Make, fix and create. Assist others in learning likewise.

Sunday, October 20, 2019

a monkey wrench

My grandfather, Selmer (Sam) Bye used to visit us when I was a small child. As it was his hobby to visit auction sales, buy stuff and sell it at the next, the trunk of his car always held things of interest to a small child. He would let me select my own gift.

Monkey wrenches earned their name as they were frequently used when the correct size wrench was not available or at hand. They are noted for monkeying the heads of a bolt making it much more difficult for the next mechanic to use the correct wrench.

In any case, this small monkey wrench was one I selected from Grampa Bye's trunk when I was a very small child. Even then, I was drawn to tools, and I hope children of today still feel that same attraction. I hope also that adults realize the necessity of putting tools in the hands of kids.

My own monkey wrench had been severely abused before it found it's way to Grampa Bye's trunk. But I've kept it for years nonetheless because it has meaning. I found it because I'm doing a deep cleaning in advance of the Artist's Studio Tour here in Eureka Springs Friday November 1 and Saturday November 2.

If you attend, you'll see where I do my work. Some work will be offered for sale and there are other fine Eureka Springs artists you will want to meet and their works to explore. I'll be but one of thirteen artists making you welcome and sharing our creative passions. Please join us.

Make, fix, create, and

Friday, October 18, 2019

skills of hand, mind and eye

I have been on a push of late to assure intellectual content in providing lessons in the wood shop. This is based in part on the medical school prescription, see one, do one, teach one.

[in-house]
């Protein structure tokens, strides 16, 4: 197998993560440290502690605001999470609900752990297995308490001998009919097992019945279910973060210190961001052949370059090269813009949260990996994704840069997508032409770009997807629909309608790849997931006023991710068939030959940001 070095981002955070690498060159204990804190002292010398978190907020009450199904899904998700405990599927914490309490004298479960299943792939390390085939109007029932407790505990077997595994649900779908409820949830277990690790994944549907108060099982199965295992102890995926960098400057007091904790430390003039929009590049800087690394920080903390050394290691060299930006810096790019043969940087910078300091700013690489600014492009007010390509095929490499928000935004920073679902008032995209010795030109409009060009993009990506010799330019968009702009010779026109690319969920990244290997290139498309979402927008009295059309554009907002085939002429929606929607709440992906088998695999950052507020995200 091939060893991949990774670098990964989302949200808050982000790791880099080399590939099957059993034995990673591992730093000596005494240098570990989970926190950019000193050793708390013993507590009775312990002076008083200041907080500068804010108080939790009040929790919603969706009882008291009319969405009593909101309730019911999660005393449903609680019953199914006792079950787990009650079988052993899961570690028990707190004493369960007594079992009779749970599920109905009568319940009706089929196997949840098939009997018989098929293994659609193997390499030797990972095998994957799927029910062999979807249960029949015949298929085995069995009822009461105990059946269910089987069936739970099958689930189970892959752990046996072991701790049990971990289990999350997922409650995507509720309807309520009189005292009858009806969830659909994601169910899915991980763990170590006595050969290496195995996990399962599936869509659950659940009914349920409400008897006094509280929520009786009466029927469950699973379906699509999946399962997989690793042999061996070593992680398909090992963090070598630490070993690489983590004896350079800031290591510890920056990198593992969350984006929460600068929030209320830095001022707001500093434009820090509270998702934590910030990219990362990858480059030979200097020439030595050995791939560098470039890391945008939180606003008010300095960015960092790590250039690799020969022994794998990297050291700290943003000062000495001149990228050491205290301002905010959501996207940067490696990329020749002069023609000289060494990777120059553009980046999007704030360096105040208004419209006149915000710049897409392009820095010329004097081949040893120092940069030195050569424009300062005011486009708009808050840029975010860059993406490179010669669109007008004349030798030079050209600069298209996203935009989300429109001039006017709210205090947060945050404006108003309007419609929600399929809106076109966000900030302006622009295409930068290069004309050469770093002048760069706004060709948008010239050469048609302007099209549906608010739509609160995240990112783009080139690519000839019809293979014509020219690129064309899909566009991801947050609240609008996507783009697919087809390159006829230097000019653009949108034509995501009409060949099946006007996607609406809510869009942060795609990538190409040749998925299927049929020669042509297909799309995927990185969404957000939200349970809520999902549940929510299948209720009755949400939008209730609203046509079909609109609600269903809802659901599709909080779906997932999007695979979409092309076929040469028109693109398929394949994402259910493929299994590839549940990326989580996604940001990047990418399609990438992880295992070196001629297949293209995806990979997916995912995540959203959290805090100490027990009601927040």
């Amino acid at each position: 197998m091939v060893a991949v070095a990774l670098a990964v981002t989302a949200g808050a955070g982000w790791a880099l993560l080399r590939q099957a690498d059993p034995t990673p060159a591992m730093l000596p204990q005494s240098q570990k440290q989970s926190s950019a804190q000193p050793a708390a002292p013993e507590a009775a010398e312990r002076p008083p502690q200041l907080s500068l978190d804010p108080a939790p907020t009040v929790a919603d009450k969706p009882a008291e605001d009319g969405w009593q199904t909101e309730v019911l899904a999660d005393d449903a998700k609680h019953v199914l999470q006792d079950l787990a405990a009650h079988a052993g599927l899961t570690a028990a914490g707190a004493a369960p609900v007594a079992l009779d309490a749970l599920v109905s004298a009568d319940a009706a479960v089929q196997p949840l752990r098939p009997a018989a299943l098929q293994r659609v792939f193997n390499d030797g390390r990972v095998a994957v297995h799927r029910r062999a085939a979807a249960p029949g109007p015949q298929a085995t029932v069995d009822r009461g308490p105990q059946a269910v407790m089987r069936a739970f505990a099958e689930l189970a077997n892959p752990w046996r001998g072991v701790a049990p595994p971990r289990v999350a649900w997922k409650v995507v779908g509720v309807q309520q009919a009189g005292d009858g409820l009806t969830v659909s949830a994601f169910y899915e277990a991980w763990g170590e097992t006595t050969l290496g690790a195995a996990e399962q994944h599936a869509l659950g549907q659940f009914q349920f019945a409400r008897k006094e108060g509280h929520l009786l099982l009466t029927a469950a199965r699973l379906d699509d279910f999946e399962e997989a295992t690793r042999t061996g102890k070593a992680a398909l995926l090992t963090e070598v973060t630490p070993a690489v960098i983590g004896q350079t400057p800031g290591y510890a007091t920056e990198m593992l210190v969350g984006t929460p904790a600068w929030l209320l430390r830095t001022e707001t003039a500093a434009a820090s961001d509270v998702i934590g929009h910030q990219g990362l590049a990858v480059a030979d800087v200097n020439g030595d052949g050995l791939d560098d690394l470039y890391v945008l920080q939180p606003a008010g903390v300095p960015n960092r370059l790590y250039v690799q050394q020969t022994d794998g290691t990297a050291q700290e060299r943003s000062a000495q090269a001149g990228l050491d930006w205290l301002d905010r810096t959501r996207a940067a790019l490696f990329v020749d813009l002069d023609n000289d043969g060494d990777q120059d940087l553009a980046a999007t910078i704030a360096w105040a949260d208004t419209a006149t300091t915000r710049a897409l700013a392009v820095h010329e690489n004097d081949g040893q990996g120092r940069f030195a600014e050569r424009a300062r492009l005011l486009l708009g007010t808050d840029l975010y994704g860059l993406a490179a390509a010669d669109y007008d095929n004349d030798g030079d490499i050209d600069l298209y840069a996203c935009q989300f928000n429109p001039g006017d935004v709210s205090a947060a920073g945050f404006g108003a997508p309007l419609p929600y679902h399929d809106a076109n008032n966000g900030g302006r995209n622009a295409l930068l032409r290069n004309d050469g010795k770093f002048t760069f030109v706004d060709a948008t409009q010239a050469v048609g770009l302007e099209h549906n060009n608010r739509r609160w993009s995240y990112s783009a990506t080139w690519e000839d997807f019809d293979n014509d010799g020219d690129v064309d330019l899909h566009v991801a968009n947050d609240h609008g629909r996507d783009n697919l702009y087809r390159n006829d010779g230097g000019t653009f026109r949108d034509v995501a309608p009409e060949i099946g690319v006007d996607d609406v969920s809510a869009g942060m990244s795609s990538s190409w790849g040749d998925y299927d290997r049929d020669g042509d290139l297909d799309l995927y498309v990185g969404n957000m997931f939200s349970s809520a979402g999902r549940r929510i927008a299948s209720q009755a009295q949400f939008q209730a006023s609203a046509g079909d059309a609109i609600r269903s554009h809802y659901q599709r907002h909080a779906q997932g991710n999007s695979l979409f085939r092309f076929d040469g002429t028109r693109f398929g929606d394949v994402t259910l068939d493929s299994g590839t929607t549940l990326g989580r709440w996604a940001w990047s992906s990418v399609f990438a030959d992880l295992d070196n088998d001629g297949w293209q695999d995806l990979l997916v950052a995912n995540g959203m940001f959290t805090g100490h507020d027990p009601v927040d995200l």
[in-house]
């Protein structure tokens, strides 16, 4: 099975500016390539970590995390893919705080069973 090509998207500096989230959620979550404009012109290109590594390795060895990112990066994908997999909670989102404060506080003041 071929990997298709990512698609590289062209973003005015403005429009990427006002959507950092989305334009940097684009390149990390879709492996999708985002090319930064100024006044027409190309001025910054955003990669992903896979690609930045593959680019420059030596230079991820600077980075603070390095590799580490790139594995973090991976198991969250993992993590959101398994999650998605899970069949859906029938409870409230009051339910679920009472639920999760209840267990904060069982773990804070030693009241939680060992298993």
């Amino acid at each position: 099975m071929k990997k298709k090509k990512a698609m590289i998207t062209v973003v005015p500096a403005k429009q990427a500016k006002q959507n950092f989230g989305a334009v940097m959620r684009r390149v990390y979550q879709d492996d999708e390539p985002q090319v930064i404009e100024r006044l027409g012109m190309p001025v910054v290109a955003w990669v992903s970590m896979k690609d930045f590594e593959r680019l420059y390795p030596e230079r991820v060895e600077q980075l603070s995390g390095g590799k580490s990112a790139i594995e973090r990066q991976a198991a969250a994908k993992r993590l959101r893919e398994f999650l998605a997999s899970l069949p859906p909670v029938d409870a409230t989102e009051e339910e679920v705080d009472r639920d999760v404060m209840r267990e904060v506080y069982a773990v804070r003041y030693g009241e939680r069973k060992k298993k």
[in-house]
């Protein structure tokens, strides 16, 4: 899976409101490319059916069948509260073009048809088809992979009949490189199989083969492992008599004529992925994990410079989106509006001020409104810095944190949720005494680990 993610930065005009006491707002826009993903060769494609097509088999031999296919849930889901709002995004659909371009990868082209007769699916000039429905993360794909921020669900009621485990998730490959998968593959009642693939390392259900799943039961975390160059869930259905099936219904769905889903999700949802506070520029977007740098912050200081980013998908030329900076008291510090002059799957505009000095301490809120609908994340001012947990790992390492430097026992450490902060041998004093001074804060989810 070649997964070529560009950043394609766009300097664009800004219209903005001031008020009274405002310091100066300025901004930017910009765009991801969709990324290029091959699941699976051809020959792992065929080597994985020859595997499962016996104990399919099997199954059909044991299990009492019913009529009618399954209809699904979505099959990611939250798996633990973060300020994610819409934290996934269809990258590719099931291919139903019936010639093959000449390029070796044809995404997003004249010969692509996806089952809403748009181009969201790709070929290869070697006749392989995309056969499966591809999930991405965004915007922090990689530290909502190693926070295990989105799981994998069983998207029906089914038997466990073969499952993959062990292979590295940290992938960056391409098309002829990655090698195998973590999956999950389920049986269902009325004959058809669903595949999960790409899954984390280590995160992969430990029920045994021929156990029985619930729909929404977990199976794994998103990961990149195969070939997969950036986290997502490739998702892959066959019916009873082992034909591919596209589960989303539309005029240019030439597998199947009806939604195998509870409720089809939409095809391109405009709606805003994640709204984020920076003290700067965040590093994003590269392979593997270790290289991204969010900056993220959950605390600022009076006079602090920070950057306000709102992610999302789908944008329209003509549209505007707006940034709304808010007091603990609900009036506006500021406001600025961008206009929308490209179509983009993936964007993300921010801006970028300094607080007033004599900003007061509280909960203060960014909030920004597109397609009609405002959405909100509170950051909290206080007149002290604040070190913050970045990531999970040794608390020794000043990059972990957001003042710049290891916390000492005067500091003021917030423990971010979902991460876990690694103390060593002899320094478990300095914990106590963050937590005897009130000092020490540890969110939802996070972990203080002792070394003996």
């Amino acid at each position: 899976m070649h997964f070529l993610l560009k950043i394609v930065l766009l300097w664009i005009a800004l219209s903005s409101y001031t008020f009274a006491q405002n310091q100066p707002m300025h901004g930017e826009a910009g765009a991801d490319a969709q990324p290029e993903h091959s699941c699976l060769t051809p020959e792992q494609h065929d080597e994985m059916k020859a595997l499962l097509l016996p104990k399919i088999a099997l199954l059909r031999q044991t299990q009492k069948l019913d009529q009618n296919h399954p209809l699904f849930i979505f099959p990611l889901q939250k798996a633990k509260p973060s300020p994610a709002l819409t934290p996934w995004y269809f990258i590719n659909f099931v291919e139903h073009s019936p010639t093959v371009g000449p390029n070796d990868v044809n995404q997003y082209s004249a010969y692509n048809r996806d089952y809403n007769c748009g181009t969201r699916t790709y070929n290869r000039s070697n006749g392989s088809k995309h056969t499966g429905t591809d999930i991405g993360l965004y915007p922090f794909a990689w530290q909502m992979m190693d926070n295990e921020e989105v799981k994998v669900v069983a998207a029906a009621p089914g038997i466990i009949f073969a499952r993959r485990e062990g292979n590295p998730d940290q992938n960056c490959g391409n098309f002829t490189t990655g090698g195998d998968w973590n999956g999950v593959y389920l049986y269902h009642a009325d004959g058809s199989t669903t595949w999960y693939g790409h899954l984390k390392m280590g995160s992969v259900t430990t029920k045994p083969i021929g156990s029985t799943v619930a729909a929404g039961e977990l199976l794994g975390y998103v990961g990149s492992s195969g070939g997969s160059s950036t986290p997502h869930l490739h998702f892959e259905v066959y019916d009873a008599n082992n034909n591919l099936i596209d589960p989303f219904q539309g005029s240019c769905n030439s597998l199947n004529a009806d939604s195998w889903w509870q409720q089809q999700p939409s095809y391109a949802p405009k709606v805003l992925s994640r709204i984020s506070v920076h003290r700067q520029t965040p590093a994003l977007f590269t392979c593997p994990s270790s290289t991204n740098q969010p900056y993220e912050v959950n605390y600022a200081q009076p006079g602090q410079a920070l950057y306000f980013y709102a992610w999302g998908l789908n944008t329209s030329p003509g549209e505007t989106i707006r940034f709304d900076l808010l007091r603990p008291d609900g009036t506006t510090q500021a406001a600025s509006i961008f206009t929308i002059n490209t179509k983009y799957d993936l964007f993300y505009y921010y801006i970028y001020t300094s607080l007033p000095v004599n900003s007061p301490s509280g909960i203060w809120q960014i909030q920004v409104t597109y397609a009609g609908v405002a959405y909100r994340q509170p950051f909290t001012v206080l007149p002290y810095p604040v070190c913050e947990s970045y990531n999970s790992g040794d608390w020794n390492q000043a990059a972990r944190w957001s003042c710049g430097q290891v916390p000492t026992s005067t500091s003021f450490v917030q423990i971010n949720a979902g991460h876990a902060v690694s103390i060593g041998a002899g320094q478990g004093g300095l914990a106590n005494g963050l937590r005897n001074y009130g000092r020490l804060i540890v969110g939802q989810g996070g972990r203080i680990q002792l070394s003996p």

When you have the responsibility to teach someone else how to do something, you are required to do something more than go through empty exercises. Those exercises are observed, brought to mind, and absorbed at a deeper level. Questions about that? Do something real and then accept the responsibility to teach someone else what you've learned to do and you'll see what I mean.

My students love nothing better than "free day" in which they get to do anything they want, but they also like when I have concrete examples of things they can make and have the necessary materials on hand. The important thing for me as their teacher is that they gain both knowledge and skill, which of course go hand in hand. If I've built those lessons into the day, I've met my goals, and can feel OK as some students do whatever they want, while others work from the designs and materials I offer.

We have been working on the idea of square. Not the shape square, but the geometric relationship of planes (not airplanes) (and not the tools called "planes") that meet at 90 degrees. This requires an understanding of the use of the tool by the same name, the "square." It allows us to check our work, to assure that parts will indeed fit together as planned. We do this with the hand plane and the saw, and use the square to mark intended cuts and to assess the results of our work.

The plane is a particularly pleasing tool. The shavings are a delight.  A sharp plane leaves a surface smoother than sanding. It can be pirated just for he pleasure of its shavings. To form a straight, square edge, it requires attention to grip, posture and position. And the square is the perfect tool to check results. The students can check for themselves and the process invites them to do so.

With the elementary school students this week I offered lessons in engineering. An object that's not cut square will not stand straight up in opposition to gravitational force. An object standing straight up will not resist motion, and will not have strength unless other means are used to secure its attachment. I invited the students to offer suggestions as to how a stick could mounted to a flat plane, with sufficient strength to resist the forces involved in gravity and motion. They suggested using small building blocks to surround the pole that give more strength when glued in place. Others suggested strings and sticks to "triangulate" the attachment. As simple as their constructions were, they were pleased with them, with what they had learned about very basic engineering.